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Sacramento, California:


Walking Together for Health

Program Description: Engaging the Community

Since 2000, Sacramento’s walking program, “Neighborhood Walk,” has provided a social
support network to increase physical activity among older adults.


The City of Sacramento Parks and Recreation Department organized ten walking groups based in walkers posing for cameradiverse geographic neighborhoods. City staff collaborated with community leaders to tell residents about the groups. Print materials about the walking groups included ads in regional newspapers, articles in community newsletters, and fliers placed in local businesses and in every neighborhood mailbox. Though time- and resource-intensive, the door-to-door method was an effective way to recruit participants.


With residents’ support, city staff organized the walking groups. Once the groups were established, city staff provided minimal oversight. The groups are self-paced, self-motivated, and self-directed. At the beginning of the program, staff helped groups establish a route with a neutral meeting place, such as a park or community center.17 Now groups determine their own routes and meeting times.


The city provided small incentives, including “Neighborhood Walk” tee-shirts and sun visors to motivate participants. To recruit more members, groups distributed fliers as they walked. City staff encouraged groups to meet socially outside of the walking groups to strengthen group bonds.

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Participation: Keeping Participants Motivated

Of the ten original groups, five were still active in 2002. City staff found motivational activities – a lecture series, which meets every six weeks on various health and aging issues, and a newsletter profiling older walkers – key to sustaining groups. Quarterly social functions, such as barbeques, are also held. Select walking groups have been featured on television ads, which provide positive feedback for participants and establish new community norms.

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According to group records, approximately 25 percent of the initial 280 participants continue to walk in the five groups, on their own, or with a neighbor. Reasons for the dissolution of groups varied; for example, one lost momentum because of winter weather. Typically, about 50 percent of individuals drop out of an exercise program in the first 3-6 months.18 The Sacramento program’s 25 percent retention rate after two years is considered a modest success, especially given the reliance on one staff member, part-time employees, and unpaid interns.

 

 



Partners: Multi-Sector Involvement

  • Residents
  • City government and policymakers
  • Community and service groups, such as neighborhood associations
  • Local businesses
  • Colleges and Universities
  • Police

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The process depended on not telling people what to do but asking them what and how.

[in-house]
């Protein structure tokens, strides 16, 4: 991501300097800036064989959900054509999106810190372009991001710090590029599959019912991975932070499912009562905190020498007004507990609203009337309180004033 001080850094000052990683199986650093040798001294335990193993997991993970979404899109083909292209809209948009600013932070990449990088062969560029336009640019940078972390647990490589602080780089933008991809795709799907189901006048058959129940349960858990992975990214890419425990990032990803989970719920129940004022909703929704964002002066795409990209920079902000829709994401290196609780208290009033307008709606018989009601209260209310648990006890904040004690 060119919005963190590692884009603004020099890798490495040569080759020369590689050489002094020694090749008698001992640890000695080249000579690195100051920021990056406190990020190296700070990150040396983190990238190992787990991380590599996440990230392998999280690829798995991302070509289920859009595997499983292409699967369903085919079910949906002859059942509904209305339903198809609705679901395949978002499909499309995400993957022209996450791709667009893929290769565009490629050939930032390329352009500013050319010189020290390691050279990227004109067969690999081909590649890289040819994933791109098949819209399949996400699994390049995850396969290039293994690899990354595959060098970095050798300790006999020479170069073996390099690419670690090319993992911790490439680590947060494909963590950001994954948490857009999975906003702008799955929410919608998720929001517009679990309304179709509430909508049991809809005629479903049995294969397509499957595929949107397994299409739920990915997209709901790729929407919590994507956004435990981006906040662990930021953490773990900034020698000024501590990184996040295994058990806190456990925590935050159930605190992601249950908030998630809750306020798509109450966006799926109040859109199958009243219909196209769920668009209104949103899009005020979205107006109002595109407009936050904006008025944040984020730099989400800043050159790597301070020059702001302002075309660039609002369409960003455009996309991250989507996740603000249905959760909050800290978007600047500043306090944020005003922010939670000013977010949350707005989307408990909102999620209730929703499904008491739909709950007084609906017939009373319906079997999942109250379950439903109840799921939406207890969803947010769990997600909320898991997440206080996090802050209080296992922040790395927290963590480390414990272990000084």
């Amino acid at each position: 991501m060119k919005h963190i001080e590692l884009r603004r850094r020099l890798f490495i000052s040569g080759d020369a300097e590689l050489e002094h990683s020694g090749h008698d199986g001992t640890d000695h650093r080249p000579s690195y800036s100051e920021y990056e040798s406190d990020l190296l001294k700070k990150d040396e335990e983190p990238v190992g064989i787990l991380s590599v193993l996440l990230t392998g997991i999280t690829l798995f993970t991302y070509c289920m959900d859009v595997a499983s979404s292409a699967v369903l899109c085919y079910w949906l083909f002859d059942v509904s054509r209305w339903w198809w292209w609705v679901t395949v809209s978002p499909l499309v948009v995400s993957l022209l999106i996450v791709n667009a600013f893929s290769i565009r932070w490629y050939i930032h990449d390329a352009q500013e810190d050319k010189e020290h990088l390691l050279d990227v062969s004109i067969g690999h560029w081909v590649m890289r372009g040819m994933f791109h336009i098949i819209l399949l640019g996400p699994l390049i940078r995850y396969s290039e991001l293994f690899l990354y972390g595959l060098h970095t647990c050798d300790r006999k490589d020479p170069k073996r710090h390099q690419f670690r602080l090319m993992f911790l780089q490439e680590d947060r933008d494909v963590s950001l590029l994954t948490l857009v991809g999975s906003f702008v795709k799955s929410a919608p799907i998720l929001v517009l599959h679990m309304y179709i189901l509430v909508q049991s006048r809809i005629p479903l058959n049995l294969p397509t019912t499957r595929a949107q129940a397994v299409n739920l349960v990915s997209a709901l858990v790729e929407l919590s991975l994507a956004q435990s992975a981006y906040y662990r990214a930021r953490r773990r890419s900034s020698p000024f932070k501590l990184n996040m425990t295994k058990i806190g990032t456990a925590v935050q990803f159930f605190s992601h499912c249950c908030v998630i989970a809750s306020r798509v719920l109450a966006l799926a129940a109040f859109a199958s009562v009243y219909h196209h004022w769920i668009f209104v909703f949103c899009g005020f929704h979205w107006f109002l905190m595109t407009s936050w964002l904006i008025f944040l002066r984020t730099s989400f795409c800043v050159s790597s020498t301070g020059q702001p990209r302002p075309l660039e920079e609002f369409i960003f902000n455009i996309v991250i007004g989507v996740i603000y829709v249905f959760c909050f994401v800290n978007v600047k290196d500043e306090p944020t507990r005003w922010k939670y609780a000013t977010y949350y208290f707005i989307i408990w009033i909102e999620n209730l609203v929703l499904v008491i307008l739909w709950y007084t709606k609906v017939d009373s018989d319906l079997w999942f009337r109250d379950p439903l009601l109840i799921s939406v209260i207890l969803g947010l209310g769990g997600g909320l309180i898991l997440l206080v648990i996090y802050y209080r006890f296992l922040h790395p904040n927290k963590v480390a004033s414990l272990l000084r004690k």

– Lisa Cirill, former project coordinator.


The Bottom Line: Funding

For the first two years, the program and staff were partially funded by the state through its preventive services block grant from the federal Centers for Disease Control and Prevention (CDC). Currently, thejoggers program is funded under a three-year grant from the private California Wellness Foundation.

The City of Sacramento has absorbed residual expenses and uses unpaid interns as recreation aides to minimize cost. The city plans to continue support for the walking groups, regardless of future funding from outside sources.


Future Plans: Increasing Fitness Across Generations

City staff seeks to build inter-generational groups, an idea that originated in the walking groups. Although the groups were originally designed for those 50 years and older, a range of walkers joined the groups. Creating inter-generational groups would have several benefits:

  • Promoting physical activity across the lifespan;
  • Helping older adults feel less threatened by youth in the neighborhood, a possible barrier to walking;
  • Expanding social networks through interaction between neighbors of different ages;
  • Reducing social isolation felt by some residents; and
  • Helping make physical activity a social norm.


Evaluation: Limited Qualitative Evidence


Like Nashville, Sacramento has not conducted an outcome evaluation. City staff use anecdotal information to illustrate program achievements.


Biggest Success: Community Involvement

After two years, one in four participants remain physically and socially active by taking part in the
walking groups.


Biggest Obstacle: Limited Resources

City staff reports that limited time and resources impede program growth; they cannot provide ongoing guidance to all groups. A recent study showed that community-wide programs must be carefully planned and coordinated, with well-trained staff and sufficient resources, if they are to have an impact.19

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